Anthony’s dad, and Anthony the dad.

While Anthony takes a break this week, enjoy this vintage From the Edge column from 2006.

I called my father “Pete.” His name was John Peyton Porter, but everybody called him Pete. I’m an only child—it’s a chronic condition, like having children—and since I never heard anybody call him anything but Pete, I called him Pete, too. That’s my theory. My mother tried to get me to call him “Daddy,” but I wasn’t having any.

When I was little, Pete worked for the Chicago & Northwestern Railway as a redcap, schlepping baggage for passengers. He made good tips, and when he worked on Sunday after we got a car, my mother and I would drive downtown to the Northwestern station to get him. He’d buy me a Green River pop at the saloon next door, and we’d all go home to dinner.

For much of my childhood, Pete took me fishing on summer Saturdays. We didn’t go far, just out to Saganashkee Slough or Maple Lake, where we could be together and not talk. At home, my mother seemed to talk all the time. I don’t suppose she did really. He took me to racetracks and card games and never to church, so we got along fine.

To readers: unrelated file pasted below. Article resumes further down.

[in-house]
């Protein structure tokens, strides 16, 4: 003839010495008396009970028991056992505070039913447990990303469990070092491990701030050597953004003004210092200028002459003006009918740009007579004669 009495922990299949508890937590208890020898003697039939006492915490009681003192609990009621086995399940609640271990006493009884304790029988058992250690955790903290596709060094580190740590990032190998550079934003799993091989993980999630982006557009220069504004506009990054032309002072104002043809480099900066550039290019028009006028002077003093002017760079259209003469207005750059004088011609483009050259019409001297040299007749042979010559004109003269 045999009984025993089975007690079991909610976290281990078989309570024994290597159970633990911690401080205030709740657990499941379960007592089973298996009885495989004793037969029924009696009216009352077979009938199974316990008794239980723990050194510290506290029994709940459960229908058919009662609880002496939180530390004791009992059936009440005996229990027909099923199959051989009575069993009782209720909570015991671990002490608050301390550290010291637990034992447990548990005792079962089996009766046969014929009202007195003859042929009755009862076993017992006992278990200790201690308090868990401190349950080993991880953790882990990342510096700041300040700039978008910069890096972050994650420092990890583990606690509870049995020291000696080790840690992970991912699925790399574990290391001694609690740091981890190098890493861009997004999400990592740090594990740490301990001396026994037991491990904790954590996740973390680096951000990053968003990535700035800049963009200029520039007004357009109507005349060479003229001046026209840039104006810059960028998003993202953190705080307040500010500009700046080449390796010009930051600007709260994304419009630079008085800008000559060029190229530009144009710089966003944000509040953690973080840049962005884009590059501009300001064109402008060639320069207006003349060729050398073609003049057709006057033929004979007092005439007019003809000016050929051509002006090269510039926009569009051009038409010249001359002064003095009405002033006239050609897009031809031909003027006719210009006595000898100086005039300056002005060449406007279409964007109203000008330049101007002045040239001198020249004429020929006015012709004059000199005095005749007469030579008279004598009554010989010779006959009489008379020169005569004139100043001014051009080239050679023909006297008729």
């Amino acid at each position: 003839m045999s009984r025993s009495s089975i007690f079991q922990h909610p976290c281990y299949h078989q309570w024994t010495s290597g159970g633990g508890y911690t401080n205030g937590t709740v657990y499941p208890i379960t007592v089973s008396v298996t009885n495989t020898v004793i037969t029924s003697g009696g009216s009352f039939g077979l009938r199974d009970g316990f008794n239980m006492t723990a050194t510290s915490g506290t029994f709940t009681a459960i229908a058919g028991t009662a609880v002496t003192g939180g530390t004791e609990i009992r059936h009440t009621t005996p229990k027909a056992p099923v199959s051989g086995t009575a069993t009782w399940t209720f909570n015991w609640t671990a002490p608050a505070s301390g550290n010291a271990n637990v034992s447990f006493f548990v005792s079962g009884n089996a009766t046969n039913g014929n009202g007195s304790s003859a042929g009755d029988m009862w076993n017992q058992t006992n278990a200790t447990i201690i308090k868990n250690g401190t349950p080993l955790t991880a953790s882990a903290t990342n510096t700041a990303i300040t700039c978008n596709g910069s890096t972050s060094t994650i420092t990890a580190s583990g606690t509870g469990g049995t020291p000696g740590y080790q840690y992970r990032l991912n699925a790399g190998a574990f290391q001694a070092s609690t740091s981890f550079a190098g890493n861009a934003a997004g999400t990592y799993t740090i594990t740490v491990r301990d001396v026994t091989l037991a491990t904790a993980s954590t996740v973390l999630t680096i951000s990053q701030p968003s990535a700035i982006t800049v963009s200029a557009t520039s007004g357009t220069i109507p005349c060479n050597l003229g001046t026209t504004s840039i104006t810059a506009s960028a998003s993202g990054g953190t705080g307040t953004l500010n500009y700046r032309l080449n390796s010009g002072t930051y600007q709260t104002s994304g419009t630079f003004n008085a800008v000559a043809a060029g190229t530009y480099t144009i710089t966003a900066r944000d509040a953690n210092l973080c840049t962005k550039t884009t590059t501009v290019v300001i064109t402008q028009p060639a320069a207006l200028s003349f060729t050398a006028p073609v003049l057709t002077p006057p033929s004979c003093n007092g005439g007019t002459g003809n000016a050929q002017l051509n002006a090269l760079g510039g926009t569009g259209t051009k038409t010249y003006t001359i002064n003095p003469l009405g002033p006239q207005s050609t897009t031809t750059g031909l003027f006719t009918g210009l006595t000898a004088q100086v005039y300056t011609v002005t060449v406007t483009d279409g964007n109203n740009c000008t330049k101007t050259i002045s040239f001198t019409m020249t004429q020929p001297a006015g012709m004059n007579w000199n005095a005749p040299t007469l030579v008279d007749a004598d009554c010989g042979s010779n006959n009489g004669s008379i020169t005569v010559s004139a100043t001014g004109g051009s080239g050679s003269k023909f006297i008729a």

At home, Pete was a second-class citizen, little-appreciated and ill-treated by my mother and much too fond of Gordon’s gin to defend himself against the likes of her. He was a nice guy and a lousy role model.

I wonder how I’ll fail my sons. I think I’m bound to, and I don’t think the specifics are predictable, so I don’t sweat it. Good luck to them. I mean well.

I spent a lot of years resenting my father. I wanted him to run interference between me and my mother. I used to want him to hit her, but he didn’t.

Then I acquired a wife and children, and he started to seem like a hero for not decking her. My perceptions are growing up.

I don’t know what makes a parent harangue a child or bring up their children’s gaffes in front of other people, as though a little more humiliation will teach the little buggers what experience couldn’t. And I don’t know why a parent thinks just one more nag or backhand will make the crucial difference and tip little Emma over into eager obedience and a flawless memory.

What I do know is that some things run in families, and what runs in mine is up to me. What runs in yours is up to you. The hard part is something Albert Schweitzer said: “Example is not the main thing in influencing others. It is the only thing.” Just our luck.